It's GE's World. We Just Live In It.

I understand this intellectually. I understand it strategically. But emotionally, it's not playing well in the least. President Obama plans to appoint GE chief Jeffrey Immelt to head a new White House panel on job growth.

President Barack Obama will announce Friday that Jeffrey Immelt, chief executive of General Electric Co., will head a new White House board aimed at finding ways to foster private-sector job growth.

The board will replace an existing panel called the President's Economic Recovery Advisory Board, led by former Federal Reserve chairman Paul Volcker.

The name of the new panel stresses competitiveness and job creation, which are expected to be themes of Mr. Obama's State of the Union Address next week. It will be called the President's Council on Jobs and Competitiveness.

Mr. Immelt also served on the previous panel. Mr. Volcker will not join the new council.

Putting a prominent chief executive atop a panel is the latest gesture by the White House toward strengthening ties to business.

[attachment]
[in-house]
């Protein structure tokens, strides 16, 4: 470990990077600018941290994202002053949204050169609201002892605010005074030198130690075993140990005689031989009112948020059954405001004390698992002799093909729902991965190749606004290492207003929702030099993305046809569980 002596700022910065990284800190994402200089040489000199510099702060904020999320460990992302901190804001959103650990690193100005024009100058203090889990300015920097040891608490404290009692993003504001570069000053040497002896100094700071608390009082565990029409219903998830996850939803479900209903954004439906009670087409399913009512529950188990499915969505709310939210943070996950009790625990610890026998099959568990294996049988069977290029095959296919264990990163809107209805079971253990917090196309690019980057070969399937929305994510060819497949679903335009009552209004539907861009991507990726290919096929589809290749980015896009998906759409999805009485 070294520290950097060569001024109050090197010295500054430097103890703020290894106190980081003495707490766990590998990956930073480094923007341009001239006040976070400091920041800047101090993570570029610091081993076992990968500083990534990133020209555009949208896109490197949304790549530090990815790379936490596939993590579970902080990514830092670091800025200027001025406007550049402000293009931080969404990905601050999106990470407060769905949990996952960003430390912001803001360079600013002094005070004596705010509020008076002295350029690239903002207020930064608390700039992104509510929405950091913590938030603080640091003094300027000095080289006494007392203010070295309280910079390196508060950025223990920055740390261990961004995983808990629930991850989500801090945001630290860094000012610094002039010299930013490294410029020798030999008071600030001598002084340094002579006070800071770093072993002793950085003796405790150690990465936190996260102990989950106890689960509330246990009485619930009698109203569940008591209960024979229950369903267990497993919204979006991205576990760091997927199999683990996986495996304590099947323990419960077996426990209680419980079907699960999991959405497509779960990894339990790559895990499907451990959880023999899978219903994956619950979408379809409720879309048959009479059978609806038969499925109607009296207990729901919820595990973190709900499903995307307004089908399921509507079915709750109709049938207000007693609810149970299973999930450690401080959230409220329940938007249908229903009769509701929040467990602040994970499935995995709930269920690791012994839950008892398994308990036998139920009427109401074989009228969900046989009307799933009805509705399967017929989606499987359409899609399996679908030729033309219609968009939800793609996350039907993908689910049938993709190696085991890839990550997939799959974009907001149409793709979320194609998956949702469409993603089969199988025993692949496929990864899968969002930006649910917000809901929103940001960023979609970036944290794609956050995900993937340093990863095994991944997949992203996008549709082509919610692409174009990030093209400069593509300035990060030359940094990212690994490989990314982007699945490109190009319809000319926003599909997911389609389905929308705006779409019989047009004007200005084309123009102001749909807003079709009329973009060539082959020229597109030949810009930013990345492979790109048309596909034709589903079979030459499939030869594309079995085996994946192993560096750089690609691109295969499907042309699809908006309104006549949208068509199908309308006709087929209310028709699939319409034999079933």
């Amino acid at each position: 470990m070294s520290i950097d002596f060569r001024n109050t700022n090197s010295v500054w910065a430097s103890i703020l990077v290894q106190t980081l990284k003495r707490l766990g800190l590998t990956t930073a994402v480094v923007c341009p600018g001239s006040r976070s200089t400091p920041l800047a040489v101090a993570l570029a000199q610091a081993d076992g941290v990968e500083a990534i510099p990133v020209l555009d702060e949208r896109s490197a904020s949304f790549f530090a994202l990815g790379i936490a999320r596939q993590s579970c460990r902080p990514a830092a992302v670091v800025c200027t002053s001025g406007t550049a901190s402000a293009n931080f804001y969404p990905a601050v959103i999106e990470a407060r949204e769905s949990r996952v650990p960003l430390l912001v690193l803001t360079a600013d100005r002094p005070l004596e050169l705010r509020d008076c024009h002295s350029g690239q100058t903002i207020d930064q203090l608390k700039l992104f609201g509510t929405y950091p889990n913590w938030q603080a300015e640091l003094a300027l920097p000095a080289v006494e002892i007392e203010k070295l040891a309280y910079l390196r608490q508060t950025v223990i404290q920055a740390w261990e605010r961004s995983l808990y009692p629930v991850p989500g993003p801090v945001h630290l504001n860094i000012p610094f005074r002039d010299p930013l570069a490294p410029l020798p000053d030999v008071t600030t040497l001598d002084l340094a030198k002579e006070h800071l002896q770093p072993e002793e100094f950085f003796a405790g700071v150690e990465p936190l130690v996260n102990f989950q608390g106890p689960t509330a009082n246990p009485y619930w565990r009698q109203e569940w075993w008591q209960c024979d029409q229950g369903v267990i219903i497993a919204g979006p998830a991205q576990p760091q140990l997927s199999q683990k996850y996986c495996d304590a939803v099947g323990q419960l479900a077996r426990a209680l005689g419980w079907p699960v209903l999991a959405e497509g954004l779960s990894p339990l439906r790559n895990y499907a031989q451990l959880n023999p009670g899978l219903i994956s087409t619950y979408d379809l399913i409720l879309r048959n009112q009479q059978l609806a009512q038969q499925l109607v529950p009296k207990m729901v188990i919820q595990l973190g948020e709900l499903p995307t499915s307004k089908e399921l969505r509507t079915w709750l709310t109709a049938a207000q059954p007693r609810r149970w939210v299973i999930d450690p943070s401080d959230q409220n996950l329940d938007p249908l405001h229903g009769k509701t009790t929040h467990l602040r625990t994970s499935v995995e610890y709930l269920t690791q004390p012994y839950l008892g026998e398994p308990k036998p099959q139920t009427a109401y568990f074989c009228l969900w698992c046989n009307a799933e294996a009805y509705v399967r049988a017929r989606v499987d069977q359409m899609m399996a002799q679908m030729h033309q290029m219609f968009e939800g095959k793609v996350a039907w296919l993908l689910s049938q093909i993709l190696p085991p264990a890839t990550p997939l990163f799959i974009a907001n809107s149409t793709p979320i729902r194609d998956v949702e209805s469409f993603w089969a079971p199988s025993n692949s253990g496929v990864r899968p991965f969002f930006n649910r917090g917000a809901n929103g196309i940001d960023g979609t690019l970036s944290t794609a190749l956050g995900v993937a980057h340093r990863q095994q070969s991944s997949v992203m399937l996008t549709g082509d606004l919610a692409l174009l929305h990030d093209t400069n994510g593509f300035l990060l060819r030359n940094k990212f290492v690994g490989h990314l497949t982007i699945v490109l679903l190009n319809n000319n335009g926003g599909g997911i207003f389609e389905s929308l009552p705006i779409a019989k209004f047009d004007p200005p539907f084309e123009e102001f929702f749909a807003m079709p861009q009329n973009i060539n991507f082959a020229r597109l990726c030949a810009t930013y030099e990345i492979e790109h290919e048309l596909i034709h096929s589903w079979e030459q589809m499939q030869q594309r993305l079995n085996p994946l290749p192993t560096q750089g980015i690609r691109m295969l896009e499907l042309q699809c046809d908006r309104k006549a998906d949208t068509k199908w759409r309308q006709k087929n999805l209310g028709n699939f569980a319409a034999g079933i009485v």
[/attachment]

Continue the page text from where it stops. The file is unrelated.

So I put my logic and thinking cap on for a minute, and I think to myself, "well, it neutralizes Immelt's past role as Obama administration slanderer, right? It would be pretty difficult to be the head of this panel and head off to pal around with his buddies and badmouth President Obama like he did last time, right?"

And of course, jobs are the big issue for this year. Jobs, jobs, jobs. We need them yesterday. So I suppose having a corporate CEO with all those other corporate contacts is a good way to start pushing growth.

All fine and well, as long as I keep my heart out of it.

What bothers me, though, when I step out of the analytical and into my gut is this: Immelt might be able to create jobs, but it will be on Big Biz terms with little to no worker protection. The jobs will be filled because people are desperate for them, and we will all serve the bottom line, because that is what employees of public corporations serve -- one bottom line to rule them all. These are not places with heart or a care for their employees, because they cannot be. They must be always mindful of and servant to the profit margin for the quarter.

Fine. That doesn't mean they still shouldn't have a seat at the table. But where I get completely lost is here: Who is sitting at the table and speaking for us?


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